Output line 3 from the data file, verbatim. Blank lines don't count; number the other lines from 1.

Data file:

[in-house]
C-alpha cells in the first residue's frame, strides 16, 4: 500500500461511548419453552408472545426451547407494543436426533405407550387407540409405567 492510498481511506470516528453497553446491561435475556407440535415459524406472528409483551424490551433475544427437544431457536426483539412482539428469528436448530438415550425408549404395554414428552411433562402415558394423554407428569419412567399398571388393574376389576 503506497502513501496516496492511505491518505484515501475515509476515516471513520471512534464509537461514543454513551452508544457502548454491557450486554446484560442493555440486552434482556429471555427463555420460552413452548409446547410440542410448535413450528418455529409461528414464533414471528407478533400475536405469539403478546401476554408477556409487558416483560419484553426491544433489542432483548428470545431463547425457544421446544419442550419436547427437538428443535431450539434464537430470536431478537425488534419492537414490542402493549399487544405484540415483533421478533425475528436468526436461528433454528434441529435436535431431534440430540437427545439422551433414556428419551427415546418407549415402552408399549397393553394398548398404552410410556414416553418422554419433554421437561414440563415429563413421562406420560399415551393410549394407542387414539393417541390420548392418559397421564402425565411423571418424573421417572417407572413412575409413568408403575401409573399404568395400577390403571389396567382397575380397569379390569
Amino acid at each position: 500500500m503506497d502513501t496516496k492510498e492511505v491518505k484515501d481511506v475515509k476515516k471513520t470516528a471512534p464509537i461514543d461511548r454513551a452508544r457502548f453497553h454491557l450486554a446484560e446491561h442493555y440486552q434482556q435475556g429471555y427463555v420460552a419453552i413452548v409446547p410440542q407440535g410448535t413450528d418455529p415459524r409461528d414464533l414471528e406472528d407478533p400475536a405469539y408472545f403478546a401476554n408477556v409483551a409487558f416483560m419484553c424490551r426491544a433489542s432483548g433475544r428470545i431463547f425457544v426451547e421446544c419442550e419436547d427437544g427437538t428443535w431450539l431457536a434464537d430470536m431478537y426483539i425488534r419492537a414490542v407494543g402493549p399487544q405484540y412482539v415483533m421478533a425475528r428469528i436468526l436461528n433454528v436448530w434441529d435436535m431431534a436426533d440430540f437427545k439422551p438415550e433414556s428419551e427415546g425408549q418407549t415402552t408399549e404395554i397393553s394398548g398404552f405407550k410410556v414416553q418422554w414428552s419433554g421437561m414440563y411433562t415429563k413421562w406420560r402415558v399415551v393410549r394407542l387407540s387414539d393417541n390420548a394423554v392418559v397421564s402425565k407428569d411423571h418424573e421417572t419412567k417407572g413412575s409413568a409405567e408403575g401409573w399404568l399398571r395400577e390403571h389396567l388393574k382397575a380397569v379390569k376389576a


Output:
Amino acid at each position: 500500500m503506497d502513501t496516496k492510498e492511505v491518505k484515501d481511506v475515509k476515516k471513520t470516528a471512534p464509537i461514543d461511548r454513551a452508544r457502548f453497553h454491557l450486554a446484560e446491561h442493555y440486552q434482556q435475556g429471555y427463555v420460552a419453552i413452548v409446547p410440542q407440535g410448535t413450528d418455529p415459524r409461528d414464533l414471528e406472528d407478533p400475536a405469539y408472545f403478546a401476554n408477556v409483551a409487558f416483560m419484553c424490551r426491544a433489542s432483548g433475544r428470545i431463547f425457544v426451547e421446544c419442550e419436547d427437544g427437538t428443535w431450539l431457536a434464537d430470536m431478537y426483539i425488534r419492537a414490542v407494543g402493549p399487544q405484540y412482539v415483533m421478533a425475528r428469528i436468526l436461528n433454528v436448530w434441529d435436535m431431534a436426533d440430540f437427545k439422551p438415550e433414556s428419551e427415546g425408549q418407549t415402552t408399549e404395554i397393553s394398548g398404552f405407550k410410556v414416553q418422554w414428552s419433554g421437561m414440563y411433562t415429563k413421562w406420560r402415558v399415551v393410549r394407542l387407540s387414539d393417541n390420548a394423554v392418559v397421564s402425565k407428569d411423571h418424573e421417572t419412567k417407572g413412575s409413568a409405567e408403575g401409573w399404568l399398571r395400577e390403571h389396567l388393574k382397575a380397569v379390569k376389576a